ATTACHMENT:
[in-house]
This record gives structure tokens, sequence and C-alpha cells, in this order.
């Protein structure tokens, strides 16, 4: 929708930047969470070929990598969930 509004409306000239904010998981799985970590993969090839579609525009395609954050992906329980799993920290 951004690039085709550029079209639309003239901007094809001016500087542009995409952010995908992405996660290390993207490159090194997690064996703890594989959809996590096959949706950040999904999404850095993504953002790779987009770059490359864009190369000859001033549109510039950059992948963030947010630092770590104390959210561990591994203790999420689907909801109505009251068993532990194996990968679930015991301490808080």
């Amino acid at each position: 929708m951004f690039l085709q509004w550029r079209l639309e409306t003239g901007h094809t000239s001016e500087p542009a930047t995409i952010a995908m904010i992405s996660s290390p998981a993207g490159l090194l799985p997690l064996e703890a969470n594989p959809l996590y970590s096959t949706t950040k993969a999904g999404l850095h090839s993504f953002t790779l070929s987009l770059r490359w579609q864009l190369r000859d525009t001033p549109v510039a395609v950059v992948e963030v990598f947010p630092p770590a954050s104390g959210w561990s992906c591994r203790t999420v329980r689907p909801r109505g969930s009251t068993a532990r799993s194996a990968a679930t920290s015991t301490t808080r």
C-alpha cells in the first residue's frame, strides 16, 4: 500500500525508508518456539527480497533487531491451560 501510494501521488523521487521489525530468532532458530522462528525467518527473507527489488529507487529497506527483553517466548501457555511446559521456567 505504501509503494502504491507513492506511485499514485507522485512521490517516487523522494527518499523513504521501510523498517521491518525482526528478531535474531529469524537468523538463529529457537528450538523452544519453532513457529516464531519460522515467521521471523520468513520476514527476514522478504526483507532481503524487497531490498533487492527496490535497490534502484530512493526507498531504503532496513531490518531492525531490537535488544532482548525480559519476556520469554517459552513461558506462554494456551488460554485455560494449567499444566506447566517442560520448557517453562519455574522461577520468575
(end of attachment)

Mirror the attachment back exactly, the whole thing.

[in-house]
This record gives structure tokens, sequence and C-alpha cells, in this order.
């Protein structure tokens, strides 16, 4: 929708930047969470070929990598969930 509004409306000239904010998981799985970590993969090839579609525009395609954050992906329980799993920290 951004690039085709550029079209639309003239901007094809001016500087542009995409952010995908992405996660290390993207490159090194997690064996703890594989959809996590096959949706950040999904999404850095993504953002790779987009770059490359864009190369000859001033549109510039950059992948963030947010630092770590104390959210561990591994203790999420689907909801109505009251068993532990194996990968679930015991301490808080």
């Amino acid at each position: 929708m951004f690039l085709q509004w550029r079209l639309e409306t003239g901007h094809t000239s001016e500087p542009a930047t995409i952010a995908m904010i992405s996660s290390p998981a993207g490159l090194l799985p997690l064996e703890a969470n594989p959809l996590y970590s096959t949706t950040k993969a999904g999404l850095h090839s993504f953002t790779l070929s987009l770059r490359w579609q864009l190369r000859d525009t001033p549109v510039a395609v950059v992948e963030v990598f947010p630092p770590a954050s104390g959210w561990s992906c591994r203790t999420v329980r689907p909801r109505g969930s009251t068993a532990r799993s194996a990968a679930t920290s015991t301490t808080r």
C-alpha cells in the first residue's frame, strides 16, 4: 500500500525508508518456539527480497533487531491451560 501510494501521488523521487521489525530468532532458530522462528525467518527473507527489488529507487529497506527483553517466548501457555511446559521456567 505504501509503494502504491507513492506511485499514485507522485512521490517516487523522494527518499523513504521501510523498517521491518525482526528478531535474531529469524537468523538463529529457537528450538523452544519453532513457529516464531519460522515467521521471523520468513520476514527476514522478504526483507532481503524487497531490498533487492527496490535497490534502484530512493526507498531504503532496513531490518531492525531490537535488544532482548525480559519476556520469554517459552513461558506462554494456551488460554485455560494449567499444566506447566517442560520448557517453562519455574522461577520468575